Some local broadcasters are worried that pending federal rules won't protect their news and public-affairs programming from wanton Internet redistribution.
Federal Communications Commission Michael Powell has said that the agency would vote this month — on rules collectively known as the broadcast flag — to protect digital broadcast programming from Internet redistribution in violation of copyright law.
NBC affiliates evidently are concerned that the agency is considering an exemption for news and public-affairs programming.
An FCC source said last week the exemption that NBC stations fear was in play, though staff in the Media Bureau was continuing to work on the draft order.
"For local NBC affiliates, a broadcast flag system that does not protect news and public-affairs programming would substantially gut the utility of this important technology," said Roger Ogden, chairman of NBC's Television Affiliates Association, in an Oct. 6 letter to Powell.
Ogden explained that the "vast majority" of programming produced by local stations is news and public affairs and that failure to protect it from piracy would harm the stations financially.
"The NBC affiliates may find that piracy makes it impossible to recover the costs of digital-television production unless effective copy-protection systems are implemented," Ogden said.
The exemption was the idea of the Consumer Electronics Association. Such an exemption presumably would allow consumers to share video files containing news and public-affairs programming on the Internet without incurring copyright liability. Illegal file sharing has hammered music-industry sales, causing that business to sue hundreds of consumers and seek damages.
CEA told the FCC that copy protection for news and public-affairs programming should not be as extensive.
"We believe there is a substantial public interest in news and public interest programming. Consumers should be free to make flexible use of that material," said CEA vice president of technology and policy Michael Petricone.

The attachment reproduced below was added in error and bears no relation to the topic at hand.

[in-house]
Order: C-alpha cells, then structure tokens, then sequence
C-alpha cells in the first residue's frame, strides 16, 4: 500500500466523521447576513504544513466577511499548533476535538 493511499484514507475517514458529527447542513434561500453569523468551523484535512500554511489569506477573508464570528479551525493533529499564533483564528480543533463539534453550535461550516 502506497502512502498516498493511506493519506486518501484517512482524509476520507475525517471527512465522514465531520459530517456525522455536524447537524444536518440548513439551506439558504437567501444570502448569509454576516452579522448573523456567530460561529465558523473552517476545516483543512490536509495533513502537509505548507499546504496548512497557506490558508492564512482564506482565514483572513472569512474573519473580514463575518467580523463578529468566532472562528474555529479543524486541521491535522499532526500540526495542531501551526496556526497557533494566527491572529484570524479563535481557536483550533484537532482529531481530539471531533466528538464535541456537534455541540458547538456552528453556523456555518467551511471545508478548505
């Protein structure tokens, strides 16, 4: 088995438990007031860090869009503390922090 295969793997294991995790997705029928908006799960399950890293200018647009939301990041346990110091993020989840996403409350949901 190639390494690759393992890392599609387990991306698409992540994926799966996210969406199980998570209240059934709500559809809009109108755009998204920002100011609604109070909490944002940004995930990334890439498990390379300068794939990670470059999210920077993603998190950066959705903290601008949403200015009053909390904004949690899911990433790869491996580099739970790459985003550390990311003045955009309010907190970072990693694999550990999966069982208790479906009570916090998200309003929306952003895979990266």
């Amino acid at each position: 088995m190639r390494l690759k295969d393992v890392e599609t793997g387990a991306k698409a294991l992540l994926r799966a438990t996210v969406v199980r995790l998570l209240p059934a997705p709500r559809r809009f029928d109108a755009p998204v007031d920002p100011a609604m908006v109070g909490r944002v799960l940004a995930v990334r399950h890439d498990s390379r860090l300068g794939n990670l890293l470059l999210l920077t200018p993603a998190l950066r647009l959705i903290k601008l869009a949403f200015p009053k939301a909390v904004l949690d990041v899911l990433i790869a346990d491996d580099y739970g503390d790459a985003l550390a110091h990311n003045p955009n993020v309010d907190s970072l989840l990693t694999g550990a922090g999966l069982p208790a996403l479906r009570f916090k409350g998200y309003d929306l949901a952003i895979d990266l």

Some organizations oppose the broadcast flag, maintaining that TV stations obtained FCC licenses for free in exchange for serving the public interest.
Mike Godwin, president of Public Knowledge, a group here concerned with the interplay between technology and intellectual property, said the broadcast flag would allow broadcasters to "lock down content" — even if consumers intend to use it in manner consistent with copyright law.
"I think we should respect copyright. I don't support the broadcast flag at all," Godwin said.
Powell considers adoption of broadcast-flag technology a key ingredient in the transition to digital TV by terrestrial broadcasters, mainly because consumers won't purchase digital receivers unless they can view high-value content. That high-end programming won't become available unless it is protected from unauthorized redistribution.
The Big Four networks that supply the affiliates with primetime programming assert that without copy protection for over-the-air broadcasting, high-end programming such as HDTV movies and sports would migrate to secure cable and direct-broadcast satellite platforms.
Viacom, for example, last December threatened to stop transmitting any HDTV programming for the 2003-2004 TV season if the FCC had not adopted the broadcast flag. Viacom later reconsidered.